A high school honors student, a devoted father of five, a small-town cop from Kansas and a kid brother who followed his older brother across the country--these are the four Los Angeles police officers indicted in the beating of Rodney G. King.
At least two have histories of disciplinary action and two have some time in college. One joined the department less than a year ago. One was raised by parents who brought multiracial foster children into their home.
Now they are bound by a three-minute encounter on a dark San Fernando Valley street, an incident that could end their careers.
Criminally charged in the assault of King, an Altadena motorist, are: 14-year veteran Sgt. Stacey Cornell Koon, 40; nine-year veteran Theodore Joseph Briseno, 38; three-year Officer Laurence Michael Powell, 28, and his partner, rookie probationer Timothy Edward Wind, 30.
Koon, who joined the Los Angeles Police Department in August, 1976, racked up his experience in one of the toughest areas of the city--the 77th Street Division--before joining the Foothill Division in the Northeast Valley.
In 1989, he shot and wounded a suspect while on duty in the 77th. But the Los Angeles Police Commission, which reviews all officer-involved shootings, found that Koon's actions were justified when he fired his department-issue, .38-caliber revolver at Victor C. Robbins, hitting the 27-year-old man three times in the chest, hip and forearm.
According to a Police Commission report, Robbins, a suspect in a drive-by shooting, fired an AK-47 out his bathroom window when Koon and several other officers surrounded his home early on an August morning.
Deputy Dist. Atty. James R. Hickey wrote in a March 27, 1990, report to the Police Commission: "It is our estimation that a reasonable person would conclude that they are in danger of great bodily injury or death and that Sgt. Koon's responsive act of using lethal force was reasonable."
Koon also was suspended for five days, sources said. He did not appeal to the department's Board of Rights, so no public record of the case is available.
Koon, a muscular man with a stern demeanor, has declined to discuss the King case.
"I'd like to talk to you, but this is not an appropriate time," Koon said recently, standing in front of his new tract home in Castaic.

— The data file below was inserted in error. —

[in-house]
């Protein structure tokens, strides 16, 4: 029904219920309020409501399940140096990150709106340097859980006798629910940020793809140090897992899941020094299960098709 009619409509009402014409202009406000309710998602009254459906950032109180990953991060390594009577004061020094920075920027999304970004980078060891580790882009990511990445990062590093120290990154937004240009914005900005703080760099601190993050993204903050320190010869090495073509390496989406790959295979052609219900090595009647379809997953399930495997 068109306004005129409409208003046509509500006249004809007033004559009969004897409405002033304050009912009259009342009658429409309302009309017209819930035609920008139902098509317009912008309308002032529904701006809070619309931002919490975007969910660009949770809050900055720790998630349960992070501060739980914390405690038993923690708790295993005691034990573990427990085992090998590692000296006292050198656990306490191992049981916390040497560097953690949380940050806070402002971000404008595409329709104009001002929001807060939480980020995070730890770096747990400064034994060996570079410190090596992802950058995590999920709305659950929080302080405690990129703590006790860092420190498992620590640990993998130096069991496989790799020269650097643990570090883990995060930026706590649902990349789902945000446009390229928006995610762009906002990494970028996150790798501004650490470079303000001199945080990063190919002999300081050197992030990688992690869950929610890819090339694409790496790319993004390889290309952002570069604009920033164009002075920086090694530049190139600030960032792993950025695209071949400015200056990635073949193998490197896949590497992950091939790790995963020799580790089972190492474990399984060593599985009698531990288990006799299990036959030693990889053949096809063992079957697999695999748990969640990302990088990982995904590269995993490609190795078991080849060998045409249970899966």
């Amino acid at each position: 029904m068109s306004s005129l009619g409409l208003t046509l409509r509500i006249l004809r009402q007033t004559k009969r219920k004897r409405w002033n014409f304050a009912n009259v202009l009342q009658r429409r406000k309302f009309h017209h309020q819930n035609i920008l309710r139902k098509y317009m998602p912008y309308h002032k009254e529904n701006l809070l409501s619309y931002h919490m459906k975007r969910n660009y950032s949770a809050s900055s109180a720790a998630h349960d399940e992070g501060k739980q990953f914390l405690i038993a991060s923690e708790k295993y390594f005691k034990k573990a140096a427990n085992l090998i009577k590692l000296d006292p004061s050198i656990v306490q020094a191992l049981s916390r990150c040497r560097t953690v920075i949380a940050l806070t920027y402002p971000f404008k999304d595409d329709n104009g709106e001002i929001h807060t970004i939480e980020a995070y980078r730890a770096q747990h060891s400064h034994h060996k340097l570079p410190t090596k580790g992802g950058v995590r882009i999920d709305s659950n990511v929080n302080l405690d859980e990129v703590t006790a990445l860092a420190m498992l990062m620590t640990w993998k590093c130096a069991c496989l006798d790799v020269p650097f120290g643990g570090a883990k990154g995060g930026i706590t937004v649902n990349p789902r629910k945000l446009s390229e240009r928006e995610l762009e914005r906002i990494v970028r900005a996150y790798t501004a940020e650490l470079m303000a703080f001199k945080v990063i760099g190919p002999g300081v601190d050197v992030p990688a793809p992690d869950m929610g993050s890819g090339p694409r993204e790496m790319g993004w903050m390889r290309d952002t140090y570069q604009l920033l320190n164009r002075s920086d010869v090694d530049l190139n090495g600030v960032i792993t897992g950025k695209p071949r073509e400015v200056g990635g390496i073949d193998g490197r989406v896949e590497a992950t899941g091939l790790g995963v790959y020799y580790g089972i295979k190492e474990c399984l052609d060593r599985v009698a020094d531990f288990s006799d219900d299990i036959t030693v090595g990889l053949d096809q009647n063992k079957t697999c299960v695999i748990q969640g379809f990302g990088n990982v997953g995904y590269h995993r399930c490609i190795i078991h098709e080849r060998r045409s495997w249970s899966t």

Former neighbors in nearby Valencia, where Koon is active in church and youth activities, referred to him as "standoffish" and unsocial, a man whose limited encounters with them were often unpleasant.
Although described as a devoted father who often took his five children to a nearby park and occasionally invited neighbors' children along, he was also remembered for threatening a neighbor's pet with a gun. The dog owner, who asked that his name not be used, said his dog once jumped a fence and went into Koon's house.
"He said he would shoot and kill my dog if he ever came over there again," the man said.
Another woman remembered Koon standing in front of his home, waving his nightstick the night a teen-age party got out of hand.
Although Koon and his wife, Mary, a nurse who worked at Henry Mayo Newhall Memorial Hospital, moved from Valencia two years ago, they still regularly attend Our Lady of Perpetual Help Roman Catholic Church. During Mass last Sunday, none of the other parishioners approached a solemn Koon and his family, and the family drove straight home.
Briseno followed his older brother from their hometown in Mattoon, Ill., to Southern California, and followed him in becoming a police officer.
Because of Ted Briseno's lack of military experience and his slightness--5 feet, 9 inches tall and 140 pounds--his brother Michael said he had doubts that Ted would make it as a police officer. But he did well in the academy, according to Michael Briseno, an officer for the city Department of Airports, and he joined the Police Department's Foothill Division in 1982.
In 1987, Briseno was suspended without pay for 66 days after fellow officers testified during a police Board of Rights hearing that he hit a suspect with his baton and later kicked the man while he was handcuffed.
The board found Briseno guilty on four counts of using excessive force in the June 14, 1987, arrest of the man, suspected of beating a child: unnecessarily striking the suspect on the head with his baton, making improper remarks, kicking the suspect when he was handcuffed and attempting to persuade a rookie officer to deny that the incident occurred.
One officer testified that when the suspect said he wanted Briseno's badge number, Briseno waved his baton about nine inches from the suspect's nose and said, "I'll give you my badge number up your nose, buddy."
According to a transcript of the hearing, Briseno promised not to let it happen again.
"I got a little too aggressive out there, but I can assure you that it will not happen again ever," he said. "I apologize to the board for that."